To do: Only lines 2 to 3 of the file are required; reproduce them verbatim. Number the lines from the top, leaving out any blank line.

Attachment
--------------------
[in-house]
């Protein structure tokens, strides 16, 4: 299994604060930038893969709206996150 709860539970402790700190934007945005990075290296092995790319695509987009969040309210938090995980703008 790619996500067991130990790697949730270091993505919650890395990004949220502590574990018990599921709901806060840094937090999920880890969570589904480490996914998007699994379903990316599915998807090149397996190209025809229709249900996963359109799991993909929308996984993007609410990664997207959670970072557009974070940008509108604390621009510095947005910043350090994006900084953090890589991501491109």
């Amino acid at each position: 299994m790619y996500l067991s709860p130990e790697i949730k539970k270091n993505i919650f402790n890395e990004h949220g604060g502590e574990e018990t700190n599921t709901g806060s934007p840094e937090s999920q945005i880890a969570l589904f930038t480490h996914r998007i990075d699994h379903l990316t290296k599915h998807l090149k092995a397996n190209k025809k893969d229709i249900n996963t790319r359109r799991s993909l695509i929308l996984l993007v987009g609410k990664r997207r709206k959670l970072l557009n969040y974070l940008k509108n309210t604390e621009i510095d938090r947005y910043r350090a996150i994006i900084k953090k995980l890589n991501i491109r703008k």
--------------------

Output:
């Protein structure tokens, strides 16, 4: 299994604060930038893969709206996150 709860539970402790700190934007945005990075290296092995790319695509987009969040309210938090995980703008 790619996500067991130990790697949730270091993505919650890395990004949220502590574990018990599921709901806060840094937090999920880890969570589904480490996914998007699994379903990316599915998807090149397996190209025809229709249900996963359109799991993909929308996984993007609410990664997207959670970072557009974070940008509108604390621009510095947005910043350090994006900084953090890589991501491109």
């Amino acid at each position: 299994m790619y996500l067991s709860p130990e790697i949730k539970k270091n993505i919650f402790n890395e990004h949220g604060g502590e574990e018990t700190n599921t709901g806060s934007p840094e937090s999920q945005i880890a969570l589904f930038t480490h996914r998007i990075d699994h379903l990316t290296k599915h998807l090149k092995a397996n190209k025809k893969d229709i249900n996963t790319r359109r799991s993909l695509i929308l996984l993007v987009g609410k990664r997207r709206k959670l970072l557009n969040y974070l940008k509108n309210t604390e621009i510095d938090r947005y910043r350090a996150i994006i900084k953090k995980l890589n991501i491109r703008k």